Audi used this in their Green Police Ads.
If this is degrading and inhumane. He was sentenced to 25 lashes "and that on the next Thursday Immediately after Lecture Bring back flogging fallacies stand upon the Pillory for The day is long past when the stocks had an honored place on the Boston Common, or when offenders were publicly flogged.
Now we practice a more enlightened, more humane way of disciplining wrongdoers: We lock them up in cages. Imprisonment has become our penalty of choice for almost every offense in the criminal code.
Commit murder; go to prison.
Sell cocaine; go to prison. Kite checks; go to prison. It is an all-purpose punishment, suitable -- or so it would seem -- for crimes violent and nonviolent, motivated by hate or by greed, plotted coldly or committed in a fit of passion. That represents a percent increase sinceand the number is climbing.
We cage criminals at a rate unsurpassed in the free world, but few of us believe that the criminal justice system is a success.
Crime is out of control, despite the deluded happy talk by some politicians about how "safe" cities have become. For most wrongdoers, the odds of being arrested, prosecuted, convicted, and incarcerated are reassuringly long.
Fifty-eight percent of all murders do not result in a prison term. Likewise 98 percent of all burglaries. Many states have gone on prison-building sprees, yet the penal system is choked to bursting.
To ease the pressure, nearly all convicted felons are released early -- or not locked up at all. To be sure, the cost to society of turning many inmates loose would be even higher. For tens of thousands of convicts, prison is a graduate school of criminal studies: They emerge more ruthless and savvy than when they entered.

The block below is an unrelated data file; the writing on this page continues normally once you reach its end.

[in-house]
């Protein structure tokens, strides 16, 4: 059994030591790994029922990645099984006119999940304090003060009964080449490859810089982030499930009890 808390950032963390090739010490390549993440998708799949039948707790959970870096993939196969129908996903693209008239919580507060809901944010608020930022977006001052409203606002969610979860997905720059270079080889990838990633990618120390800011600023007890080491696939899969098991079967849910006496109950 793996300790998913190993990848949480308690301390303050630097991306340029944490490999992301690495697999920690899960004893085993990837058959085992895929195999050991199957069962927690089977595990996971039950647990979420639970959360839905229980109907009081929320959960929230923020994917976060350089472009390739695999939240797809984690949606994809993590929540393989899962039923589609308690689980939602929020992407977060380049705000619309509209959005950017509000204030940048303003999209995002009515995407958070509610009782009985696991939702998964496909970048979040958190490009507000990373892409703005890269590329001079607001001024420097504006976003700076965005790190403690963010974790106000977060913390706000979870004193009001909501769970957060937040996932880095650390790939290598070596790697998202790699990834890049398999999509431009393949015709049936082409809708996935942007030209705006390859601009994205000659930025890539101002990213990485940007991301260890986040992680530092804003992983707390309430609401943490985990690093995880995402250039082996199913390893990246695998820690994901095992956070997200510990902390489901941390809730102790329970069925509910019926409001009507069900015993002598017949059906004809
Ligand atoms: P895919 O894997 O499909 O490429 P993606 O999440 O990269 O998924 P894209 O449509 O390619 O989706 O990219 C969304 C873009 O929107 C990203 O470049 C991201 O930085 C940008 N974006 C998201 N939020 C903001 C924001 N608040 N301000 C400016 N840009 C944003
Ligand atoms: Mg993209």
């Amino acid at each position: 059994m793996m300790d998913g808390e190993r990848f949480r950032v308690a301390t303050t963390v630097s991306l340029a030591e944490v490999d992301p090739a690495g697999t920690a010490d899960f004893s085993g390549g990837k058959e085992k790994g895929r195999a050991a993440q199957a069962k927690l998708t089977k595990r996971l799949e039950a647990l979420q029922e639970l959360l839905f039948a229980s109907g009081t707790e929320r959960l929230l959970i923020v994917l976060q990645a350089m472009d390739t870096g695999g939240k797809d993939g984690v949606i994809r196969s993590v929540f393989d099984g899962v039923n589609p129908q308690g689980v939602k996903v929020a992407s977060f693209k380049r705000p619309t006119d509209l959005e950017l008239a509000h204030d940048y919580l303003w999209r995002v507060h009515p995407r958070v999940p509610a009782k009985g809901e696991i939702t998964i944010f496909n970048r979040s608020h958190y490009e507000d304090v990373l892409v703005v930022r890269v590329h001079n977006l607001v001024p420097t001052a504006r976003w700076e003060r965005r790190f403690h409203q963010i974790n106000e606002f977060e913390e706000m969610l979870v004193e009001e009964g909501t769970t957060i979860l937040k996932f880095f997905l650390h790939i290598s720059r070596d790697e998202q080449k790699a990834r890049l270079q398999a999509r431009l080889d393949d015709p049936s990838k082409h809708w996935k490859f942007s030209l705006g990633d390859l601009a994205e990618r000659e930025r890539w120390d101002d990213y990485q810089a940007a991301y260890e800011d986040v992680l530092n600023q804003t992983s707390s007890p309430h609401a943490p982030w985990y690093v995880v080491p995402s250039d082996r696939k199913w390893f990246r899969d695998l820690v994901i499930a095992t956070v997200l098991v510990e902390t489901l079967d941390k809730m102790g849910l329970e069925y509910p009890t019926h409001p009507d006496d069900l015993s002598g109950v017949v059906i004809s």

And for many offenders, there is even a certain cachet to doing time -- a stint in prison becomes a sign of manhood, a status symbol.
But there would be no cachet in chaining a criminal to an outdoor post and flogging him. If young punks were horsewhipped in public after their first conviction, fewer of them would harden into lifelong felons.
Are we quite certain the Puritans have nothing to teach us about dealing with criminals? Of course, their crimes are not our crimes: We do not arrest blasphemers or adulterers, and only gun control fanatics would criminalize the sale of weapons to Indians.
They would criminalize the sale of weapons to anybody. Nor would the ordeal suffered by poor Joseph Gatchell -- the tongue "peirct through" with a hot poker -- be regarded today as anything less than torture. Instead of a prison term, why not sentence at least some criminals -- say, thieves and drunk drivers -- to a public whipping?
Why is it more brutal to flog a wrongdoer than to throw him in prison -- where the risk of being beaten, raped, or murdered is terrifyingly high? The Boston Globe reported in that more thanprison inmates are raped each year, usually to the indifference of the guards.
Perhaps the Puritans were more enlightened than we think, at least on the subject of punishment.The Islamic religion claims that the Qur’an, revealed allegedly by the angel Gabriel to the prophet Muhammad beginning in A.D., is the inspired and inerrant word of God.
"Bring Back Flogging" was published on February 20, in in the Boston Globe. In this essay, Jeff Jacoby describes the weak points of today's criminal justice system, and claims that flogging should be our option because it is a much quicker, cheaper, educational, and a /5(1).
Port Manteaux churns out silly new words when you feed it an idea or two. Enter a word (or two) above and you'll get back a bunch of portmanteaux created by jamming together words that are conceptually related to your inputs..
For example, enter "giraffe" and you'll get back . In this essay "Bring Back Flogging," the author Jeff Jacoby argues effectively that flogging can be a successful alternative to the prison that the U.S. uses for every offensive.
The author builds his argument using implied thesis statement, inductive logic, and serious stance toward his readers. Bring Back Flogging Fallacies. Bring Back Flogging This essay by Jeff Jacoby illustrates an authors use of ironic sarcasm otherwise known as satire to defend and illustrate his platform on his position.
Jacoby uses in this essay verbal irony (persuasion in the form of ridicule). In the irony of this sort there is a contrast between what is said and what is meant. It was from to that Maududi's "most important and influential" works were published, according to scholar Seyyed Vali rutadeltambor.com describes his role at the time as a "ideologue" rather than a journalist he was earlier, or the political activist he became after founding his party.